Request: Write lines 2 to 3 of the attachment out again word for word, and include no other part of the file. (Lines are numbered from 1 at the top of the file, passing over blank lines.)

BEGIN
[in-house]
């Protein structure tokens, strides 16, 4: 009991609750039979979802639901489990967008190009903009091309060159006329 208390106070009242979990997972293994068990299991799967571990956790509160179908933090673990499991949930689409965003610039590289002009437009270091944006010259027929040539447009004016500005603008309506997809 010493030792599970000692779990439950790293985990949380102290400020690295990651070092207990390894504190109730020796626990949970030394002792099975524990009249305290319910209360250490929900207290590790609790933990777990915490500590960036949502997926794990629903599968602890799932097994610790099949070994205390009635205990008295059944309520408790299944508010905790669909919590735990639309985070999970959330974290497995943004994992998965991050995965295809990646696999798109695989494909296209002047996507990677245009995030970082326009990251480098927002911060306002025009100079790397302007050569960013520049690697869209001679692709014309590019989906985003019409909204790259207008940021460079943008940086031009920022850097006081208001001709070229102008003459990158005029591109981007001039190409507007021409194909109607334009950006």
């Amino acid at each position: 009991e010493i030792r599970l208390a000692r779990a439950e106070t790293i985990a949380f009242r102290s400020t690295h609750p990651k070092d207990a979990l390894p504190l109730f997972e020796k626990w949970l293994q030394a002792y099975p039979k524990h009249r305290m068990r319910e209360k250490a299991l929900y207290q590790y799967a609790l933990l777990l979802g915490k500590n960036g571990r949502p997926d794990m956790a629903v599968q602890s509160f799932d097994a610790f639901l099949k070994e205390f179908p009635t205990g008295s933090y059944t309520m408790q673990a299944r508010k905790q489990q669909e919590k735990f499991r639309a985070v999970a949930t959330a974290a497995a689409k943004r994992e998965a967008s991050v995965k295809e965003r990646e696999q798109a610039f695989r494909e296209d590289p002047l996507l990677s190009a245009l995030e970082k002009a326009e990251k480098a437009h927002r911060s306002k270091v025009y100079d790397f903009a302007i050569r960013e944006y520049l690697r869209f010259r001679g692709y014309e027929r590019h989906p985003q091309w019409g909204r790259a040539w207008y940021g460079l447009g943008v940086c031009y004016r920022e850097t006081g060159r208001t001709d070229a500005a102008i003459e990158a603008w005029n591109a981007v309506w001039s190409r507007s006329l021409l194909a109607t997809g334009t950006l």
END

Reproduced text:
């Protein structure tokens, strides 16, 4: 009991609750039979979802639901489990967008190009903009091309060159006329 208390106070009242979990997972293994068990299991799967571990956790509160179908933090673990499991949930689409965003610039590289002009437009270091944006010259027929040539447009004016500005603008309506997809 010493030792599970000692779990439950790293985990949380102290400020690295990651070092207990390894504190109730020796626990949970030394002792099975524990009249305290319910209360250490929900207290590790609790933990777990915490500590960036949502997926794990629903599968602890799932097994610790099949070994205390009635205990008295059944309520408790299944508010905790669909919590735990639309985070999970959330974290497995943004994992998965991050995965295809990646696999798109695989494909296209002047996507990677245009995030970082326009990251480098927002911060306002025009100079790397302007050569960013520049690697869209001679692709014309590019989906985003019409909204790259207008940021460079943008940086031009920022850097006081208001001709070229102008003459990158005029591109981007001039190409507007021409194909109607334009950006």
């Amino acid at each position: 009991e010493i030792r599970l208390a000692r779990a439950e106070t790293i985990a949380f009242r102290s400020t690295h609750p990651k070092d207990a979990l390894p504190l109730f997972e020796k626990w949970l293994q030394a002792y099975p039979k524990h009249r305290m068990r319910e209360k250490a299991l929900y207290q590790y799967a609790l933990l777990l979802g915490k500590n960036g571990r949502p997926d794990m956790a629903v599968q602890s509160f799932d097994a610790f639901l099949k070994e205390f179908p009635t205990g008295s933090y059944t309520m408790q673990a299944r508010k905790q489990q669909e919590k735990f499991r639309a985070v999970a949930t959330a974290a497995a689409k943004r994992e998965a967008s991050v995965k295809e965003r990646e696999q798109a610039f695989r494909e296209d590289p002047l996507l990677s190009a245009l995030e970082k002009a326009e990251k480098a437009h927002r911060s306002k270091v025009y100079d790397f903009a302007i050569r960013e944006y520049l690697r869209f010259r001679g692709y014309e027929r590019h989906p985003q091309w019409g909204r790259a040539w207008y940021g460079l447009g943008v940086c031009y004016r920022e850097t006081g060159r208001t001709d070229a500005a102008i003459e990158a603008w005029n591109a981007v309506w001039s190409r507007s006329l021409l194909a109607t997809g334009t950006l």